I’d given it my best shot, and there really was no point in pretending – especially as her attitude suggested that all was not lost, yet. A good tribewoman would’ve run into the village and raised the alarm; she was crouching down to talk. So I compromised: I kept silent.

“Fine – that’s a yes.” She bent even lower. “How about – I live in the village; I know everything about it; if you agree to take me into your Tribe I’ll tell you everything you need to know.”

That was unexpected. I needed time to think it through, so I sidestepped.

“Take you into the Tribe? That’s asking a lot. Straight from enemy to Tentwoman!”

“No, no, I couldn’t expect that. Just as a servant – an outsider. I’m a good worker – my man says it’s the only reason he keeps me. I can do a lot around your camps. Just give me a bit of food, a dry corner to sleep, and safety from this lot.”

“And a man to hold you?”

“No. No man – not unless I choose. That’s why I hate this village – I told them I didn’t want a man, but they just picked one to give me to with no say from me, and I’ve hated him for ten years. That’s why I’ve made sure I never had a kid by him. No man.”

Did I trust her? No. Did I have the authority to agree to terms? No. Did I think the others would accept her terms? No – traitor to one, traitor to all, that’s what they’d think. On the other hand, this was too good an opportunity to pass up.

I needed time.

“There’s no way I can get you out of here in broad daylight in full view of the village,” I said.

She nodded. “I can get out late, though. Around midnight. The man’s still got half a skin from the party – he’ll be far too drunk to know I’m gone.”

“Ye-e-es. Yes, all right. Look, there’s a clearing about fifty paces north of the north gate, just past where the path bends to the ford – it’s got two ash trees from a single root growing right at the northern tip.”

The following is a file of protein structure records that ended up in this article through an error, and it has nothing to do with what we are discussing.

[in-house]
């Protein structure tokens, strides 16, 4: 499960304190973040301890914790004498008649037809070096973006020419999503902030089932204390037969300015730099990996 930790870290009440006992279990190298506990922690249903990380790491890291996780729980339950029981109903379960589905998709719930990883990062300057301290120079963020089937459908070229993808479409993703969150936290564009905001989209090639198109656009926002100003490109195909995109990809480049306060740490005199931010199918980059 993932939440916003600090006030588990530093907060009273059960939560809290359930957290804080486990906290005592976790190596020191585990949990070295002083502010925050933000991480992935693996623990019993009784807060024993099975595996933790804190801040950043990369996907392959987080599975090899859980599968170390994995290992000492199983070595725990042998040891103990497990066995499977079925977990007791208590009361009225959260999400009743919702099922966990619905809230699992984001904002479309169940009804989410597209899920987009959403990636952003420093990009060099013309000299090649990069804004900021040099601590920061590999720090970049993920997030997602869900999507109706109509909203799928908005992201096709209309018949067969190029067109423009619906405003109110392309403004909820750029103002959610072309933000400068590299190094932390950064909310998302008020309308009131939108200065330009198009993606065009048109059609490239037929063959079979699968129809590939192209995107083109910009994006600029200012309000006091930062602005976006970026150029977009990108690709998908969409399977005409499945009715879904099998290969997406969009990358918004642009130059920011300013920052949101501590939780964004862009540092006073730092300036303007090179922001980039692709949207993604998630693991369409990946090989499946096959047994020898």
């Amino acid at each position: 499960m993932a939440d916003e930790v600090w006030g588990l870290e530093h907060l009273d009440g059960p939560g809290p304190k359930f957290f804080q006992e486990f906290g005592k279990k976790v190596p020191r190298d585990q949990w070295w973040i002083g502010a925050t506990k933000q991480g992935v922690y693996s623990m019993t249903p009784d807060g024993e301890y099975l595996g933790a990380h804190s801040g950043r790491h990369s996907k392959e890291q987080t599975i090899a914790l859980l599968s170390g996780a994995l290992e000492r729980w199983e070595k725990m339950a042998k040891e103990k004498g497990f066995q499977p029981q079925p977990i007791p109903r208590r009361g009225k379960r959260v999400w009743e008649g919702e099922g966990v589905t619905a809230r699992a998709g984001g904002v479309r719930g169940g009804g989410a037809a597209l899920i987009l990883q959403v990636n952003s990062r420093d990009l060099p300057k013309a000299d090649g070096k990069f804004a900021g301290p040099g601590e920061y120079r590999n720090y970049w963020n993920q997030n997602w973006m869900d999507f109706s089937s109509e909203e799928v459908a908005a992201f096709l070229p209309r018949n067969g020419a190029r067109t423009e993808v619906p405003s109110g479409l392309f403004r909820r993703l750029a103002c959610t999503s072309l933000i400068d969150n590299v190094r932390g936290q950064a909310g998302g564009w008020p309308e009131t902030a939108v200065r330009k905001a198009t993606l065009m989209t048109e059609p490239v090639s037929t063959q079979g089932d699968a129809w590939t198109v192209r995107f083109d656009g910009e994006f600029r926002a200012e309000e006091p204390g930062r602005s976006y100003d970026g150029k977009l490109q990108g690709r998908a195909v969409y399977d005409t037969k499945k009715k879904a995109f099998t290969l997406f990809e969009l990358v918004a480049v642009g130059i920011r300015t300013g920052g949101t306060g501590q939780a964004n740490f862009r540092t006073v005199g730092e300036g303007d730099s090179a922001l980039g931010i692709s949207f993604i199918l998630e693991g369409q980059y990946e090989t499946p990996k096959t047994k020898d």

“Masimlad. It’s where the village lads play their games. Yes, I can get there.”

“Good. About midnight. And tell no one about it – not a word – not a hint to anyone. Understand?”

“Can I bring – er – a few things out with me?”

“As long as they don’t involve explaining why! I mean it, not a word about this to anyone at all.”

“Yes. Not a word.”

“Promise? If you let this out you’ll be in big trouble.”

“Promise. Not a word about this to anyone. Midnight, about, in Masimlad. You’re wonderful!”

Well, I knew that already. And I’d got her to agree without actually promising her anything. A win, I reckoned.

I had ample time to get back to our camp, tell the lads what I’d seen, and tell them about our snitch. They were as dubious as me.

“Be careful,” they said. “There might be braves in the bushes ready to ambush you.”

“Oh I will,” I smiled. “I don’t want to be a hostage, and make you have to buy me back.”

“Pay them to keep you, you mean.”

Loftily ignoring that last remark, I got some things together and left for the clearing. I timed it exactly right; it was just full dark when I got there. I checked around and found no sign of anything suspicious, so I set things up, found a convenient tree and settled down for a three hour wait. I was undisturbed – no ambushing braves, no scared deer, not even a sniffing fox. Quite disappointing. As was the steady drizzle.

It was a bit before midnight when I heard her coming – along with most of the valley, I should think. I’ve known quieter herds of geese. And when she finally appeared in the clearing, I saw why – she was pushing a wheelbarrow! A full wheelbarrow at that, with a hide thrown over it to keep the rain out, which was about the only sensible thing about it.